The Provisional IRA had the so-called ‘nutting squad’ during the Dirty War against informants, however this was heavily flawed and gradually denuded after years of warfare. General Michael Collins was able to sustain the republican struggle by outfoxing the spooks in the Castle in a feat that has never been replicated since. What structure had the dissidents to insulate themselves against British spooks?
The second lesson that must be learnt from the dissidents is the hopelessness of armed resistance as a means to combat globalism. While our history is littered with men of action, in an era of total electronic surveillance, any effort to take up arms would surely end in failure and simply strengthen the ruling liberal regime.
Put simply, if a highly sophisticated armed movement like the Provisional IRA couldn’t overthrow the state, some random far-right start up doesn’t stand a chance. Those dissident republicans who famously stopped the eviction at Stokestown found themselves effectively undone when authorities gained access to their organisational group, showing how easily operations can be compromised. From electronic surveillance to the Special Criminal Courts, the state we live in has the ability to combat insurgencies written into its DNA, and can always rely on the help of Whitehall for backup if needed.
The ideological dalliance with Marxism is another failing of the dissidents, and a continuation of what was seen with the provisionals. While arguably in the early days groups like Republican Sinn Féin could have been said to have embodied an older implicitly conservative brand of republicanism, this has long since faded with the same failed equations of Marxist struggle being trotted out again and again.
Marxism has never been a threat to the British establishment, which has long since nurtured it through its state backed intellectuals and universities from George Bernard Shaw onwards. What made Irish republicanism dangerous was its nationalistic militancy, even if it employed the language of socialism. In the year 2020 using jaded language akin to a 1950s national liberation struggle makes little sense, and is pointless against the social and cultural forces of globo-homo modernity.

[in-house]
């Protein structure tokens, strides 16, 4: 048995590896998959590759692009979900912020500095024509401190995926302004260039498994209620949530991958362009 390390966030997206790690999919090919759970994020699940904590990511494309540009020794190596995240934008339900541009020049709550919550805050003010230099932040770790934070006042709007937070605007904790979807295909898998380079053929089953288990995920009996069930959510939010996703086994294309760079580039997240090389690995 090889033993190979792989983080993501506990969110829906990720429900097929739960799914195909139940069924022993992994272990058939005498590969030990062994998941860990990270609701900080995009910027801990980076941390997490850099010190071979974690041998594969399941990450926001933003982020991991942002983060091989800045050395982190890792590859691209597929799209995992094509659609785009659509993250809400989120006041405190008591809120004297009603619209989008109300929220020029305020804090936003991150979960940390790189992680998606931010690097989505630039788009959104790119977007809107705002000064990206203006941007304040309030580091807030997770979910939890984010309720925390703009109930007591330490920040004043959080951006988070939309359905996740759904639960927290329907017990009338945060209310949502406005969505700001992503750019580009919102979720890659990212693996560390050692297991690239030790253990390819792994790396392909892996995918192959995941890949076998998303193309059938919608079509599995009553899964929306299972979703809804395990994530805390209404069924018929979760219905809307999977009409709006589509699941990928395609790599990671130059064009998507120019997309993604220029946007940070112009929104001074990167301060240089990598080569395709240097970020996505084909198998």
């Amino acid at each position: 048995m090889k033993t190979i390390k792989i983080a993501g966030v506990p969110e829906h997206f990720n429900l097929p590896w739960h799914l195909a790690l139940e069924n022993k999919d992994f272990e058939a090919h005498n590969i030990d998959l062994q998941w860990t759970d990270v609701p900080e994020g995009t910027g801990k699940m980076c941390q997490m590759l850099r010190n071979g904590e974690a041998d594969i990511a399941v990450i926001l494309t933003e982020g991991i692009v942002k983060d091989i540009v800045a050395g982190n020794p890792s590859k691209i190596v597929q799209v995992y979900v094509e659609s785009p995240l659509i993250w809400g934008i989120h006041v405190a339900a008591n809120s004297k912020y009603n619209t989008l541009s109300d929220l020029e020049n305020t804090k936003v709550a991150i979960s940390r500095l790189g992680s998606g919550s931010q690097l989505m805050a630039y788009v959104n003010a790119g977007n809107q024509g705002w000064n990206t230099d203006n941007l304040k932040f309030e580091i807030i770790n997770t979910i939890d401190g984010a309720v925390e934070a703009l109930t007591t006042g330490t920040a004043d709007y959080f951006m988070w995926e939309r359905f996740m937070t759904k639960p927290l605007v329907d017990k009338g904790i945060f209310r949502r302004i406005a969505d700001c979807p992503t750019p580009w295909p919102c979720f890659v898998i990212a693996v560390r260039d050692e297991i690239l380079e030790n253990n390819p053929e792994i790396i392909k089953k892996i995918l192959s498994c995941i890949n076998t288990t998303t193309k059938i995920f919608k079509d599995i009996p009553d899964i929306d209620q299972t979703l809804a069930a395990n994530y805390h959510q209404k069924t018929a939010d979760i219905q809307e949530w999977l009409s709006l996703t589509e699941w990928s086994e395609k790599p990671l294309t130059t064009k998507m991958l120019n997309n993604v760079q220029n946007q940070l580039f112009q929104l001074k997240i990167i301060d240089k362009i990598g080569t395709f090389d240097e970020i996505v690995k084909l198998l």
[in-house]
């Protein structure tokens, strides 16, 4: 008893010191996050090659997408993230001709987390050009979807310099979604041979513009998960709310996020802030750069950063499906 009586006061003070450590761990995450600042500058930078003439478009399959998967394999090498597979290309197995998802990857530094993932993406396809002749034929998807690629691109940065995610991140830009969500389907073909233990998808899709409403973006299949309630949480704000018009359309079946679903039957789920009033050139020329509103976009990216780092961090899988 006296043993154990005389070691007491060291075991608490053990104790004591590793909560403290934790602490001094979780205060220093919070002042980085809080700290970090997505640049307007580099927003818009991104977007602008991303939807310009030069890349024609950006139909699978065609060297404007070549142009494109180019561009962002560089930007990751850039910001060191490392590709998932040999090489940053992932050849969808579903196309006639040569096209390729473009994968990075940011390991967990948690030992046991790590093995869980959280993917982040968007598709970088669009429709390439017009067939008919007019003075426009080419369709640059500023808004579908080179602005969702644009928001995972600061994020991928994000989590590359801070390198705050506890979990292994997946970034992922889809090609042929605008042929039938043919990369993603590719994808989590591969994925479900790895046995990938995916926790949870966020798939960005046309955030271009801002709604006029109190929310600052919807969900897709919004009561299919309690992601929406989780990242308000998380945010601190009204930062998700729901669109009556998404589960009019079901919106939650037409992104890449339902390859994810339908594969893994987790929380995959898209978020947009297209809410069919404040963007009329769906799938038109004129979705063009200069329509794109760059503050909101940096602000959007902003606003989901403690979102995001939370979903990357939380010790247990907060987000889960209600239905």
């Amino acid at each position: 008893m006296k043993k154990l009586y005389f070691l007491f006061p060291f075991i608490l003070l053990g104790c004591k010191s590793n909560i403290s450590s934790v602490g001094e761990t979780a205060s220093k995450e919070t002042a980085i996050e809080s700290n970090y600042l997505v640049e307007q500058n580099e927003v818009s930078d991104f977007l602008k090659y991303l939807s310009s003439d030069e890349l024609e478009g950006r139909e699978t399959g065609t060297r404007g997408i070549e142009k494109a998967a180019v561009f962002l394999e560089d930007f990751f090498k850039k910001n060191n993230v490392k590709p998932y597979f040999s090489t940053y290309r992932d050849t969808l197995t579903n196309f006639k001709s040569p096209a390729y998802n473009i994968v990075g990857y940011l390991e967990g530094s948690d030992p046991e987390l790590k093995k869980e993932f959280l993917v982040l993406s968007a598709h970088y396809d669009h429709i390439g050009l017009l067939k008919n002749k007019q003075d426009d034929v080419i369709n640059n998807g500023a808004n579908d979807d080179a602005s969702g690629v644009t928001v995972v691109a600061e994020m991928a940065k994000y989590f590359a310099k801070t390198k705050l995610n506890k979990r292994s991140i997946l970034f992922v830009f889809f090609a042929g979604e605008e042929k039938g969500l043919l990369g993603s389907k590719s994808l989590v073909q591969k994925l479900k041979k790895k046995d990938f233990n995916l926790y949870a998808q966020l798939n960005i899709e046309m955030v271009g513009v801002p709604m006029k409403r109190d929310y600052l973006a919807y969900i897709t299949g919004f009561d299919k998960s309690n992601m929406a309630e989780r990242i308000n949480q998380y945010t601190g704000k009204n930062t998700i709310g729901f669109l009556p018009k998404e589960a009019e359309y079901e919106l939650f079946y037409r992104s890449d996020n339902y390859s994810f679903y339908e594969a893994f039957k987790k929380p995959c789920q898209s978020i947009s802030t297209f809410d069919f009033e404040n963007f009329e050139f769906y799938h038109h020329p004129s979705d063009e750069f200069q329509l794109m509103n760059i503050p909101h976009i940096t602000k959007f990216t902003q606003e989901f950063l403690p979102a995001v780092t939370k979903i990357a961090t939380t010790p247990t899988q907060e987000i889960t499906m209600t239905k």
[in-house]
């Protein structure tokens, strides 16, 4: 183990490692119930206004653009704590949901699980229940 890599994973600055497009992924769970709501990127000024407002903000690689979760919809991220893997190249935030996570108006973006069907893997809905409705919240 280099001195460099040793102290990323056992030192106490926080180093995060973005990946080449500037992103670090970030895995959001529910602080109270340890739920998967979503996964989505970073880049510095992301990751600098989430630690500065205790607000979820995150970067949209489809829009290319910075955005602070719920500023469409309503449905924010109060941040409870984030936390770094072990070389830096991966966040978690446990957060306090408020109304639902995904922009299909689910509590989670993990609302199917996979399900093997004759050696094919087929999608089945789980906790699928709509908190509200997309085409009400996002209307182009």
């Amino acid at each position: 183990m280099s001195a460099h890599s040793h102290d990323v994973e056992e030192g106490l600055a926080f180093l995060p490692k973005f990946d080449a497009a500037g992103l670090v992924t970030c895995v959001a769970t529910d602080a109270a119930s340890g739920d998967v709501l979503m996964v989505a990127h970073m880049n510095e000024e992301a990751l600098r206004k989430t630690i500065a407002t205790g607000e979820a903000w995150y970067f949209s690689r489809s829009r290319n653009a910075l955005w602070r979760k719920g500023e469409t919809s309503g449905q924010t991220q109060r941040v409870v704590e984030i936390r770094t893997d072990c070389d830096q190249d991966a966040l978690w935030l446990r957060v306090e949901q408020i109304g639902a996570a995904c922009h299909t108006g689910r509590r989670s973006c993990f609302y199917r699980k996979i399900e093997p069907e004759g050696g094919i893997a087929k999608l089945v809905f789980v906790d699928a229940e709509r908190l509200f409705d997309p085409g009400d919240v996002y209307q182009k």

The embrace of Marxism has also led in the rather embarrassing predicament where dissidents find themselves confronting (often physically) those who oppose mass immigration and globalism, citing a commitment to anti-racism or the bizarre theory that anyone objecting to immigration must be aligned with British interests and partition. As if to typify this mania last month, when a stand was erected in Belfast by republican eurosceptics objecting to mass immigration, gangs of dissidents physically attacked it.
Where the dissidents have gained a feather in their cap however is the occasional mobilising of communities against evictions and drug dealing. While many dissidents are not entirely innocent of narco crime themselves as the lives and deaths of Michael Barr and Alan Ryan attest, they have been a thorn in the side of the cartels, even if their intentions haven’t been entirely noble.
Starting in 2012, the Kinahan crime cartel began a low level war with dissident republicans, commencing with the murder of Alan Ryan in 2012 and continuing until the 2016 murder of Michael Barr at Sunset House in Ballbough. In the North, Republican Action Against Drugs (RAAD), one of the forerunner groups to the New IRA, made a name for themselves for anti-dealer vigilantism, using the methods of intimidation and kneecapping.
While no angels in their vigilantism and certainly unable to be acquitted from charges of dealing themselves, dissidents may have a point taking an often extrajudicial attitude to combating the scourge of dealing. Republicans for decades have acted as something of a buffer against the rot of narcotics entering working class communities beginning with “Concerned Parents Against Drugs” in the 1980s and which vastly increased the political purchase of Sinn Fein in inner city Dublin.
The chance may arise in years to come for our yet fledgling nationalist movement here to cut its teeth in areas gradually abandoned to cartel influence, following the effective neutering of Sinn Fein marshalling the same communitarian energy.
Overall, even if the grim cavalcade of dissident republicanism continues for years to come, the sun has set on their chance to muster into a real political force, likely having their outsider role usurped by the nationalist right. It is the hope of this writer that whatever nationalist right makes it into the mainstream avoids the pitfalls of dissident republicanism, from botched armed campaigns to falling under the knife of state intelligence agencies, to embracing a dead ideological paradigm.
It’s about time this island sees some real dissidents.
All images used for reporting purposes